Suggested Activity. Visit a discussion board or chat room at www.eslcafe.com or www.englishbaby.com, or a similar site where language learners congregate. Try participating in a chat and/or making a posting to one of the discussion board topics. Examine the language the learners are producing and reflect on your experience, including an assessment of how you think chat or discussion at such sites could be integrated into a class you were teaching.

REFERENCES & RESOURCES

     CALL Electronic Journal Online (http://www.tell.is.ritsumei.ac.jp/callejonline/)
    Computer Mediated Communication Journal (http://www.december.com/cmc/mag/archive/) Online (1994-1999):
    Galloway, Ishbel and O'Brien, Douglas (1998) Learning Online: Choosing the Best Computer-mediated Communication Activities. The Language Teacher Online: February 1998.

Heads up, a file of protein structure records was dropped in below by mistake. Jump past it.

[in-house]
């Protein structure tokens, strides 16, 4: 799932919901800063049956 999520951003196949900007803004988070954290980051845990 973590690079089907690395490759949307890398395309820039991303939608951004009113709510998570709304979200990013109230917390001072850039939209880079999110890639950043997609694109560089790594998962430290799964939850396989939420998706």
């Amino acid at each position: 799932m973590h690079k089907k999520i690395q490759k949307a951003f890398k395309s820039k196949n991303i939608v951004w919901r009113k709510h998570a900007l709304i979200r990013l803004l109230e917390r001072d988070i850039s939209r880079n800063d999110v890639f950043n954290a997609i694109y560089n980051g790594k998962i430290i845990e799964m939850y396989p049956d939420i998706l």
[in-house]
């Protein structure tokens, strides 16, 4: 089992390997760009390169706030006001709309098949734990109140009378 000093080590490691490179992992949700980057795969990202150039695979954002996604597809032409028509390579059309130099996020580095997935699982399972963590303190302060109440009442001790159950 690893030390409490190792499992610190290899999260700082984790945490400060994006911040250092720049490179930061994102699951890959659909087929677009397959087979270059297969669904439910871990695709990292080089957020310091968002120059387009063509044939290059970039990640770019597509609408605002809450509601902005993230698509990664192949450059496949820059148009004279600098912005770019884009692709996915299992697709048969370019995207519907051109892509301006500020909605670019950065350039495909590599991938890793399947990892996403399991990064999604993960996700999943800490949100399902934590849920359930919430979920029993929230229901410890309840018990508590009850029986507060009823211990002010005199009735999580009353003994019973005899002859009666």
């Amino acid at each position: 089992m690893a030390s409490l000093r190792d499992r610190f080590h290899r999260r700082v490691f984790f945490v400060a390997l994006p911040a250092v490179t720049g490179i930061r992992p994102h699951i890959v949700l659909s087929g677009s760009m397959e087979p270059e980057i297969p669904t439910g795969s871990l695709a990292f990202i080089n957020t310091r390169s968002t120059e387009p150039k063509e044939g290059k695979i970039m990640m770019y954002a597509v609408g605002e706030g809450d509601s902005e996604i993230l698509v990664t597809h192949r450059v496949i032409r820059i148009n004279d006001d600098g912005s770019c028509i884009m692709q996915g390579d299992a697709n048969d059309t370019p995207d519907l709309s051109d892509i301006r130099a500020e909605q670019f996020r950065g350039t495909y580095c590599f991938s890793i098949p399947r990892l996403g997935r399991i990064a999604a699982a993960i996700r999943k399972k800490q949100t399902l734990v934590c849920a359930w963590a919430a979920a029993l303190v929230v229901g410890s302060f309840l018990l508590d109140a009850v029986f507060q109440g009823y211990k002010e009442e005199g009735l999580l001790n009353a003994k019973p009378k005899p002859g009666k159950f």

Goertler, S. & Winke, P. Opening Doors through Distance Language Education: Principles, Perspectives, and Practices. San Marcos, TX: CALICO.
    Greenfield, R. (2003). Collaborative E-mail Exchange for Teaching Secondary ESL: A Case Study in Hong Kong. Language Learning & Technology 7 (1), 46-70.
    Holmberg, , B. Shelley, M. & White, C. (eds). Distance Education and Languages: Evolution and Change. Clevedon, UK: Multilingual matters.
    Kern, R. (1995). Restructuring Classroom Interaction with Networked Computers: Effects on Quantity and Characteristics of Language Production. Modern Language Journal, 79 (4).  
   
Kőtter, M. (2003). Negotiation of Meaning and Codeswitching in Online Tandems. Language Learning & Technology 7 (2), 145-172.
    Warschauer, Mark, Shetzer, Heidi, and Meloni, Christine (2000). Internet for English Teaching. Alexandria: TESOL. (see especially Chapter 3)

 

Home | Unit 1 | Unit 2 | Unit 3| Unit 4| Unit 5| Unit 6 | Unit 7 | Unit 8 | Supplement


Last modified: January 28, 2010, by Phil Hubbard                  Philip Hubbard. See Terms of Use for more information.